The aim is to memorialize relatives and close family members who have passed away. Apart from teeth, people are also using hair, bones and even blood to make jewelry.
When people pass away, there are a number of ways to remember them by, but this particular one may not be for the faint-hearted. You can now make jewelry from your loved one's teeth. Yes, you read that right. It has become a trend of sorts and surprisingly has takers for it. Tracie Fey Zeimba from Pennsylvania specializes in this rather weird art. In a recent post on Facebook, she shared a number of pictures of different kinds of jewelry made of different sets of teeth. A premolar is used in a ring and replaces the traditional gemstone. Incisors are used in a necklace. Ziemba's imagination surely seems to be running wild and people are taking notice.
She wrote in her post, Now you can have beautiful jewelry made, from a loved one’s teeth. What better way to remember the dearly departed. Since being shared on July 9, the post has been shared 12,000 times, liked 1,000 times and has over 230 comments ranging from utter shock, disgust to others calling it a "great idea" and something that is quite unique. Pete Welsh commented on Zeimba's post about how he was not at all impressed. He wrote: People r soooo dam stupid man. Worlds gone nuts.
I jest ye not!— BIG IAN #DEMENTIAisAteamGAME (@trainingcarers) July 15, 2019
Advert to have jewellery made from teeth of your dead relatives!
Just when you think the world has reached a new low...lower levels appear! pic.twitter.com/kaGozZulHU
Jewellery made from human teeth up in the store 💀🖤 delicate yet spooky as hell 😈 pic.twitter.com/6eaiir6ieE— jaimelesdents (@jaimelesdents) November 28, 2017
Another person, Graham Flint tried to give Zeimba a different idea and wrote: Could make dentures into a nice necklace. Cat Woo could not believe what she just read and stated: What in the blue blazes is this 😮what’s next sweaters made from a loved ones hair how do you get the teeth ugh no just no. Another person, Nancy Allison felt disgusted with even the idea: Yucko, that's like all that gross stuff they made out of hair at the turn of the century!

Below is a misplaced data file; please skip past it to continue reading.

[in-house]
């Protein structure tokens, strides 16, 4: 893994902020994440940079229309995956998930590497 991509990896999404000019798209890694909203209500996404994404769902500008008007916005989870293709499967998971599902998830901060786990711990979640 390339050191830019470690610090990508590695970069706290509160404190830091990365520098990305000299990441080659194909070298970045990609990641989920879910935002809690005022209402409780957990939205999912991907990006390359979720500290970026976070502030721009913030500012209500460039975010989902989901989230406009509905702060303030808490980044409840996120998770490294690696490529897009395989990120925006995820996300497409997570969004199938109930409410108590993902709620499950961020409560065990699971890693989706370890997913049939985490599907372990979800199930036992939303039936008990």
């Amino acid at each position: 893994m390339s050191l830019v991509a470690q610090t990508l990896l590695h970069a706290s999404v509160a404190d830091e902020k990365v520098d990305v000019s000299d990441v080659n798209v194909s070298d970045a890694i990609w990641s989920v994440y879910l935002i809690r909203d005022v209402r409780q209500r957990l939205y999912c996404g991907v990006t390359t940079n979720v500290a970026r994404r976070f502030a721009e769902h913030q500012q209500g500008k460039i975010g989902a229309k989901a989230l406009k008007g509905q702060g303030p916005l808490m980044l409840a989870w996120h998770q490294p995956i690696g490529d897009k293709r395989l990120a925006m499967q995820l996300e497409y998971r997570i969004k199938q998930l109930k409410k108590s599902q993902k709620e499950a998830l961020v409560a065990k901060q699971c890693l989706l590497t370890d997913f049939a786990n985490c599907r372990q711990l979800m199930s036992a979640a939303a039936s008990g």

Ziemba is however not the only one who has thought of the idea. In fact, people are creating jewelry with much more than just teeth of loved ones. Take for instance, Jacqui, an artist in Melbourne, Australia, has made a career out of selling jewelry made from teeth and has even opened up her own studio specializing in the art. The 27-year-old runs the Grave Metallum Jewellery and collects not only teeth to make her jewelry but other parts from the deceased, whether human or animal, like hair, fur and bones, and turns them into works of art her customers can wear forever.
She says there is nothing that makes her happier than helping to memorialize the dead according to news.com.au. Jacqui had always loved creating jewelry but she decided to experiment with the nontraditional stuff in her art when her best friend died all of a sudden. "Creating something elegant with the macabre was my new obsession. While dealing with the grief of my loss, my fascination with death and how we deal with death grew," she said.
She has been called "Ted Bundy’s Jeweller", a "serial killer" and even a "grave robber" but the 27-year-old is not fazed. Then there's Sam Small, 34, from Auckland, whose materials for her jewelry designs are even more bizarre. She uses breast milk, ashes, pet's teeth, fingerprints, umbilical cords, and even blood to make her pieces of art reports NZ Herald. Small has been making "DNA keepsake jewelry" for over two years now. She said, "When a pet passes away it's such a tragedy, it's like losing a family member. I get a lot of really grieving people who want pets in pieces of jewelry."
Small is originally from England and studied 3D design before moving to New Zealand with her husband. "Sadly sometimes I get baby blankets or hair from children that have passed away. I don't charge for those, I can't take money off grieving parents," she added.